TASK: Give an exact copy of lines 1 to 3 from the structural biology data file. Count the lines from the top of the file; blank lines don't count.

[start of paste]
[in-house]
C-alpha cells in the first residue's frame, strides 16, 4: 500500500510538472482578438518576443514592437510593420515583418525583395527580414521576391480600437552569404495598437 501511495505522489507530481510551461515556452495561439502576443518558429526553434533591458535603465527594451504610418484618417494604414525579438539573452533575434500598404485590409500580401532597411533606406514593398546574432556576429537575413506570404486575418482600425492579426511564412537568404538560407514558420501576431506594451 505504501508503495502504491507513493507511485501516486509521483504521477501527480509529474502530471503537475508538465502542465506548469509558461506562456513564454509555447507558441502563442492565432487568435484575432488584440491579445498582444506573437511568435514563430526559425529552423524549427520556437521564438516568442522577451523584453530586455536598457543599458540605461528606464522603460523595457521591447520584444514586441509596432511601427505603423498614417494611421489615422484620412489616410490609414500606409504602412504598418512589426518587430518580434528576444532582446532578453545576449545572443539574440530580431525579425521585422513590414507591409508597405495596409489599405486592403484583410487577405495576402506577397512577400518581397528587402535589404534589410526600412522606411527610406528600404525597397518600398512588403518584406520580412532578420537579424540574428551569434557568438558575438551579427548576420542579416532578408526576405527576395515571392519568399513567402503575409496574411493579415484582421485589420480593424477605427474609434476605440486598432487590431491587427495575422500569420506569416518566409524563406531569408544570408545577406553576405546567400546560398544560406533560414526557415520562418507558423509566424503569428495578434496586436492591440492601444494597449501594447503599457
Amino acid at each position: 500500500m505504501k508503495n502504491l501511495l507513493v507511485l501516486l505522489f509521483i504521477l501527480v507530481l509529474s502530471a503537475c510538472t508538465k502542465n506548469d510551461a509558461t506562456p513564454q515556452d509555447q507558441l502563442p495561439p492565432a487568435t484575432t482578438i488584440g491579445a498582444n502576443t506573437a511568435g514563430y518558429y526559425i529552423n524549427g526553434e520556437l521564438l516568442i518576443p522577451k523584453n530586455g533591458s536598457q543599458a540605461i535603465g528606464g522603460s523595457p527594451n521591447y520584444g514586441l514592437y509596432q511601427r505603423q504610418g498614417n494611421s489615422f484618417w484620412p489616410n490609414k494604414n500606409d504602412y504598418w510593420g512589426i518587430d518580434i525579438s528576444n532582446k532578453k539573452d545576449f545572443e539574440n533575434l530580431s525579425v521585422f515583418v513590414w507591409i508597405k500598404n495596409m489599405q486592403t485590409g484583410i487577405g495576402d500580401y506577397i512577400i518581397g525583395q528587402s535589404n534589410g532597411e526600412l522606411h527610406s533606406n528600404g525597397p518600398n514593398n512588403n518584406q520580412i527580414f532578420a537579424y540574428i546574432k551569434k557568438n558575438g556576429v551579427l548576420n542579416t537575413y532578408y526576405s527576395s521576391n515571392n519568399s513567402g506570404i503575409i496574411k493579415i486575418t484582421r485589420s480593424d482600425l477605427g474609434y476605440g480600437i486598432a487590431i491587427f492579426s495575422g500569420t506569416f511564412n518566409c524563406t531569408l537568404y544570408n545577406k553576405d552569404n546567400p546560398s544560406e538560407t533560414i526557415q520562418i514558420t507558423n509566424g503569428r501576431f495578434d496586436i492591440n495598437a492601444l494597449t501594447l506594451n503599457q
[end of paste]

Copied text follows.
[in-house]
C-alpha cells in the first residue's frame, strides 16, 4: 500500500510538472482578438518576443514592437510593420515583418525583395527580414521576391480600437552569404495598437 501511495505522489507530481510551461515556452495561439502576443518558429526553434533591458535603465527594451504610418484618417494604414525579438539573452533575434500598404485590409500580401532597411533606406514593398546574432556576429537575413506570404486575418482600425492579426511564412537568404538560407514558420501576431506594451 505504501508503495502504491507513493507511485501516486509521483504521477501527480509529474502530471503537475508538465502542465506548469509558461506562456513564454509555447507558441502563442492565432487568435484575432488584440491579445498582444506573437511568435514563430526559425529552423524549427520556437521564438516568442522577451523584453530586455536598457543599458540605461528606464522603460523595457521591447520584444514586441509596432511601427505603423498614417494611421489615422484620412489616410490609414500606409504602412504598418512589426518587430518580434528576444532582446532578453545576449545572443539574440530580431525579425521585422513590414507591409508597405495596409489599405486592403484583410487577405495576402506577397512577400518581397528587402535589404534589410526600412522606411527610406528600404525597397518600398512588403518584406520580412532578420537579424540574428551569434557568438558575438551579427548576420542579416532578408526576405527576395515571392519568399513567402503575409496574411493579415484582421485589420480593424477605427474609434476605440486598432487590431491587427495575422500569420506569416518566409524563406531569408544570408545577406553576405546567400546560398544560406533560414526557415520562418507558423509566424503569428495578434496586436492591440492601444494597449501594447503599457
Amino acid at each position: 500500500m505504501k508503495n502504491l501511495l507513493v507511485l501516486l505522489f509521483i504521477l501527480v507530481l509529474s502530471a503537475c510538472t508538465k502542465n506548469d510551461a509558461t506562456p513564454q515556452d509555447q507558441l502563442p495561439p492565432a487568435t484575432t482578438i488584440g491579445a498582444n502576443t506573437a511568435g514563430y518558429y526559425i529552423n524549427g526553434e520556437l521564438l516568442i518576443p522577451k523584453n530586455g533591458s536598457q543599458a540605461i535603465g528606464g522603460s523595457p527594451n521591447y520584444g514586441l514592437y509596432q511601427r505603423q504610418g498614417n494611421s489615422f484618417w484620412p489616410n490609414k494604414n500606409d504602412y504598418w510593420g512589426i518587430d518580434i525579438s528576444n532582446k532578453k539573452d545576449f545572443e539574440n533575434l530580431s525579425v521585422f515583418v513590414w507591409i508597405k500598404n495596409m489599405q486592403t485590409g484583410i487577405g495576402d500580401y506577397i512577400i518581397g525583395q528587402s535589404n534589410g532597411e526600412l522606411h527610406s533606406n528600404g525597397p518600398n514593398n512588403n518584406q520580412i527580414f532578420a537579424y540574428i546574432k551569434k557568438n558575438g556576429v551579427l548576420n542579416t537575413y532578408y526576405s527576395s521576391n515571392n519568399s513567402g506570404i503575409i496574411k493579415i486575418t484582421r485589420s480593424d482600425l477605427g474609434y476605440g480600437i486598432a487590431i491587427f492579426s495575422g500569420t506569416f511564412n518566409c524563406t531569408l537568404y544570408n545577406k553576405d552569404n546567400p546560398s544560406e538560407t533560414i526557415q520562418i514558420t507558423n509566424g503569428r501576431f495578434d496586436i492591440n495598437a492601444l494597449t501594447l506594451n503599457q